Programmatically Changing the Firewall Settings

7月 29, 2010 に投稿済み

[This article was contributed by the SQL Azure team.]

SQL Azure has two types of access control: SQL Authentication logins and passwords and a server side firewall that restricts access by IP address. This blog post will discuss how to programmatically modify the firewall settings. For information about programmatically creating logins, see this blog post.


SQL Azure maintains a firewall for the SQL Azure servers, preventing anyone from connecting to your server if you do not give their client IP address access. The most common way to do this is via the SQL Azure portal. If you have used SQL Azure, you have used the portal to create firewall rules; you can’t connect to SQL Azure until you have granted your client IP access. Below is a screen shot from the portal:


Programmatically Changing the Firewall Rules

SQL Azure allows you to change the firewall rules by executing Transact-SQL on the master database with a connection to SQL Azure. You can add a firewall rule with the system extended stored procedure: sp_set_firewall_rule. Here is an example of the Transact-SQL of creating a firewall rule for a single IP address:

exec sp_set_firewall_rule N'Wayne Berry','',''

Here is an example of enabling the firewall for Microsoft services and Windows Azure:

exec sp_set_firewall_rule N'MicrosoftServices','',''

Note that every firewall rule must have a unique name and are not case sensitive. You can get a list of firewall rules by calling the view sys.firewall_rules. Here is an example of the Transact-SQL:

select * from sys.firewall_rules

The output of this command executed on my SQL Azure server (see in the portal screen shot above) viewed in the SQL Server Management Studio looks like this:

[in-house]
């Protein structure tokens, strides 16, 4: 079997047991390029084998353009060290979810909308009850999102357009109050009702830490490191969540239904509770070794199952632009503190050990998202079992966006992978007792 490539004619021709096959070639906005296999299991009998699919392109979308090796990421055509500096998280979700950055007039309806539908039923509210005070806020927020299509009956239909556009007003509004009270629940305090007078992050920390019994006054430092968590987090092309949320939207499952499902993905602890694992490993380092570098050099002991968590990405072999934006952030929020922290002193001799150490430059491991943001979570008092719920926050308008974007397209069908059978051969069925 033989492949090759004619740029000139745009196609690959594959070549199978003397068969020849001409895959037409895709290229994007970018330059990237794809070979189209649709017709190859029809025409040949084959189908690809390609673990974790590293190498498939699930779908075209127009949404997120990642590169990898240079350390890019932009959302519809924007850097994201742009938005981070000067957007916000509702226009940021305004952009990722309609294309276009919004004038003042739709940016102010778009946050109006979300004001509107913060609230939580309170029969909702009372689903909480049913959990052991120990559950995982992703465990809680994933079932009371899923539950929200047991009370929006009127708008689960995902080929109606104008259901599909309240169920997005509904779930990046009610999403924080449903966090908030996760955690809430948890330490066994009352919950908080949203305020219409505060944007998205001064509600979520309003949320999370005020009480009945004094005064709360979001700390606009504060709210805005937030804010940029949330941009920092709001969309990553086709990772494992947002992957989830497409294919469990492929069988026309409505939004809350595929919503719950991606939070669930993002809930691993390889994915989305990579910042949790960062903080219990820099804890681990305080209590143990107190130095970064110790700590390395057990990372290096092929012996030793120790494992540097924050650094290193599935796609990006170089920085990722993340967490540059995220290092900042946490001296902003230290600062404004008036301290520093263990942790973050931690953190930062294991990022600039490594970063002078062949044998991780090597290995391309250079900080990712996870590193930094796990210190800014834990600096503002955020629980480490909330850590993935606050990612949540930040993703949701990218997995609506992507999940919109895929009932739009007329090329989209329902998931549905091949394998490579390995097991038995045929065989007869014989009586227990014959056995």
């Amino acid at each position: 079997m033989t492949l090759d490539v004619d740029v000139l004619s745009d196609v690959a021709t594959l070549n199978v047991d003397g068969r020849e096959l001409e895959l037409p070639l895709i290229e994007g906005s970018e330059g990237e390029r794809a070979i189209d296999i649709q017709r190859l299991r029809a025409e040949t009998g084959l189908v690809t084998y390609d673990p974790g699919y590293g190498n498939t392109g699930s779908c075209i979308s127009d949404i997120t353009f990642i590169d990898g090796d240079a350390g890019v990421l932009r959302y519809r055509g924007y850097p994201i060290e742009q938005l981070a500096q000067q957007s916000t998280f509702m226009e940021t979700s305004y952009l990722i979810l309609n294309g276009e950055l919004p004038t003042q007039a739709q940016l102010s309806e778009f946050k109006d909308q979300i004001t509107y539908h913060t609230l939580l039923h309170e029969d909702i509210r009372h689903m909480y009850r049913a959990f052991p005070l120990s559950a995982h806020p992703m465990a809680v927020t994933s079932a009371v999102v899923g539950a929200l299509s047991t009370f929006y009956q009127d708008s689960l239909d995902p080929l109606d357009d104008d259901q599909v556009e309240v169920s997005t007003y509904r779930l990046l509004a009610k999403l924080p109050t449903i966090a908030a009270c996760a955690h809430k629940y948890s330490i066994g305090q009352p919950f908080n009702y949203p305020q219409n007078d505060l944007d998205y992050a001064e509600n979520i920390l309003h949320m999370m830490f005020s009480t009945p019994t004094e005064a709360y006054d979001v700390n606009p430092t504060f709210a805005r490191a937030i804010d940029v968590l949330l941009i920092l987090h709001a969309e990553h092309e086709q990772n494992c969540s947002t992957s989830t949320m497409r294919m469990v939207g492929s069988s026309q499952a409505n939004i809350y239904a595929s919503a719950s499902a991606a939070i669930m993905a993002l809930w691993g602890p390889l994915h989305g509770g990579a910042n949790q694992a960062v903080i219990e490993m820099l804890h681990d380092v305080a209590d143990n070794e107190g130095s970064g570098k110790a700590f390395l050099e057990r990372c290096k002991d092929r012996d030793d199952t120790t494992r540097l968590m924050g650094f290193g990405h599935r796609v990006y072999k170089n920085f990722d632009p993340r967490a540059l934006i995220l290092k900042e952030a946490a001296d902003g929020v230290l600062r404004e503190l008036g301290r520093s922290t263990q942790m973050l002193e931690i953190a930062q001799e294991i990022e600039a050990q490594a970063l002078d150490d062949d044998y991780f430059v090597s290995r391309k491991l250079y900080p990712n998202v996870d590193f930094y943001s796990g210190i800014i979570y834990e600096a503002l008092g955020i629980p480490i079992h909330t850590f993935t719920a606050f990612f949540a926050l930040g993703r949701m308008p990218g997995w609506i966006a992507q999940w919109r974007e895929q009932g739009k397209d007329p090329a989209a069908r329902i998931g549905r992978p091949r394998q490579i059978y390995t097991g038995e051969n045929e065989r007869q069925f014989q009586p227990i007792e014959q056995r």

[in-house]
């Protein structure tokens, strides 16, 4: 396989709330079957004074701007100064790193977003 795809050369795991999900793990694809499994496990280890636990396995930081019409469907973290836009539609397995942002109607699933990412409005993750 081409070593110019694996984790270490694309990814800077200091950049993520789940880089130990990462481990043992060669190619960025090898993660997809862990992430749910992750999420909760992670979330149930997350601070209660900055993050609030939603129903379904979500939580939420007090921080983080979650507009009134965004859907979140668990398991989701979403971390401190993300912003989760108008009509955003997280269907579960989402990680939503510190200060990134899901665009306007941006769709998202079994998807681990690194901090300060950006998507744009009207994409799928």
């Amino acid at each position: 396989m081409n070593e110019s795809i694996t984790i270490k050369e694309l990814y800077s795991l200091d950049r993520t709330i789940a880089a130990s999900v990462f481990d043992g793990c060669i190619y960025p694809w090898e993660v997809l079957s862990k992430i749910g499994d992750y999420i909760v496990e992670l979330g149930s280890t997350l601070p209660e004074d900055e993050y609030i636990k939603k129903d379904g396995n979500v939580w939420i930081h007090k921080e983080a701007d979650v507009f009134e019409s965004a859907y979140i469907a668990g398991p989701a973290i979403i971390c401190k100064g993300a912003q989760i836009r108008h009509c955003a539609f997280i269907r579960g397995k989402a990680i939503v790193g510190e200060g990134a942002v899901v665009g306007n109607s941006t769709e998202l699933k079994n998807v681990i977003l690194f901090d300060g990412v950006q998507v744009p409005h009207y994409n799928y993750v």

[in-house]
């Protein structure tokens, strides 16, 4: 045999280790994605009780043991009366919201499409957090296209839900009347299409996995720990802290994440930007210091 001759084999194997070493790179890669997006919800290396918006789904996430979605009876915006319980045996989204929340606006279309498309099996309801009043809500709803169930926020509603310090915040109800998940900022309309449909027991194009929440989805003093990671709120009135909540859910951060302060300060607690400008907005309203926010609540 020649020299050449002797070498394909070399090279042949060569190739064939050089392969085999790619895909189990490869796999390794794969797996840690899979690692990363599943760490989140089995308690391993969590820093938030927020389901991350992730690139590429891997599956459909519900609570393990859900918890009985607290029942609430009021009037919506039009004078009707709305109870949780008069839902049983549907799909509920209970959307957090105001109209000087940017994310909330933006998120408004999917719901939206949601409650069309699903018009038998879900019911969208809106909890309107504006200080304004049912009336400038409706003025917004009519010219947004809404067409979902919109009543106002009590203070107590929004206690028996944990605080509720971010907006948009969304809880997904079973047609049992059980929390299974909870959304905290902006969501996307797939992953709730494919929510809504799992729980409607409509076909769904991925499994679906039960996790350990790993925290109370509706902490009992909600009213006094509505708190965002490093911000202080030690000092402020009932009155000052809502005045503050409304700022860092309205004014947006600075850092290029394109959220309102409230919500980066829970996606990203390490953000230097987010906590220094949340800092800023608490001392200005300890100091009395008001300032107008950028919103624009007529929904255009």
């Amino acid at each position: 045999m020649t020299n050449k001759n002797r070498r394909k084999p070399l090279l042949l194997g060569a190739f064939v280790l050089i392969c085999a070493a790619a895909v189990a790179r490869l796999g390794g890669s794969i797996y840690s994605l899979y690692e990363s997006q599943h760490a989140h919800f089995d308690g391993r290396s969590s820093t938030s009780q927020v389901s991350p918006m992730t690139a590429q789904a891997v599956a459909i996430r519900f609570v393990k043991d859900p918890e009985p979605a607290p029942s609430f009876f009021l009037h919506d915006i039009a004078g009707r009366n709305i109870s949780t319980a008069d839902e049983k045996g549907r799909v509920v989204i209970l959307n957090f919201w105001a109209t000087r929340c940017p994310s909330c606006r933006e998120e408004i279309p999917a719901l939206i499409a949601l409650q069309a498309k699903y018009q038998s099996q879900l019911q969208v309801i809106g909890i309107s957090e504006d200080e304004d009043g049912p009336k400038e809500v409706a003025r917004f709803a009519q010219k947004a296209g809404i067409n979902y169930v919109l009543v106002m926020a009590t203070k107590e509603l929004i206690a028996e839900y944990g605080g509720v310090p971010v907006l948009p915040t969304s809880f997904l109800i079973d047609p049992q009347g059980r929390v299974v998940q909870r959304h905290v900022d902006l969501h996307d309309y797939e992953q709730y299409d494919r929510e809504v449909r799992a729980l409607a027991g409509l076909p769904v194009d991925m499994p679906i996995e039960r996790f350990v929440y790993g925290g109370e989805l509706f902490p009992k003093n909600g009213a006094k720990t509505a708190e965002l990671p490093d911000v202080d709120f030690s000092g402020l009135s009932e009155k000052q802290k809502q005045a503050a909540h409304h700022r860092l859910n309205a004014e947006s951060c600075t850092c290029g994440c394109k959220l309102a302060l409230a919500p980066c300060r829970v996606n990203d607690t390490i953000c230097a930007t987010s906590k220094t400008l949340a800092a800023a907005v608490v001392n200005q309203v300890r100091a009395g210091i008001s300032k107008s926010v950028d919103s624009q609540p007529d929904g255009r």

You can also delete a firewall rule using the sp_delete_firewall_rule system extended stored procedure:

exec sp_delete_firewall_rule N'Wayne Berry'

You can read more about these firewall extended stored procedures here.

Security Considerations

Only the server-level principal login, while connected to the master database, can configure firewall settings for your SQL Azure server. This is the same login as the administrator login found in the SQL Azure portal.

Another thing to note is that you must have at least one firewall rule before you can connection to SQL Azure; you need that connection to execute sp_set_firewall_rule and the other extended stored procedures.

From the Command Line

You can execute Transact-SQL against SQL Azure from the Windows command line using sqlcmd.exe. More about how to use sqlcmd.exe can be found in this blog post. Since you can execute Transact-SQL against SQL Azure from the command line, you can execute the firewall command above against SQL Azure from the command line. Using the command line you can script your firewall rules, along with your database creation scripts (see this blog post), schema creation, and schema synchronization.

From Windows Azure

Windows Azure can execute Transact-SQL against SQL Azure using ADO.NET; which means that you can programmatically add firewall rules to SQL Azure from Windows Azure. One of the nice things about doing this via Windows Azure is that Windows Azure “knows” the caller’s client side IP address.

One technique is to create a simple interface that allowed anyone that called a web page on your Windows Azure web role, to gain access to your SQL Azure account by adding their IP address to the SQL Azure firewall rules. You would want to make sure that the caller was authenticated by Windows Azure, using an authentication method of your choice. This technique would allow PowerPivot or WinForms users to grant themselves direct access to SQL Azure, by making a request to a web page. More about connecting to SQL Azure via PowerPivot here, and Winforms here.

Here is a little example code to get you started:

String clientIPAddress = Request.UserHostAddress;    using (SqlConnection sqlConnection =       new SqlConnection(ConfigurationManager.ConnectionStrings["SqlAzureMaster"].ConnectionString))  {      sqlConnection.Open();        using (SqlCommand sqlCommand =          new SqlCommand("sp_set_firewall_rule", sqlConnection))      {          sqlCommand.CommandType = System.Data.CommandType.StoredProcedure;            sqlCommand.Parameters.Add("@name", SqlDbType.NVarChar).Value               = clientIPAddress;          sqlCommand.Parameters.Add("@start_ip_address", SqlDbType.VarChar).Value               = clientIPAddress;          sqlCommand.Parameters.Add("@end_ip_address", SqlDbType.VarChar).Value               = clientIPAddress;              sqlCommand.ExecuteNonQuery();      }  }


Do you have questions, concerns, comments? Post them below and we will try to address them.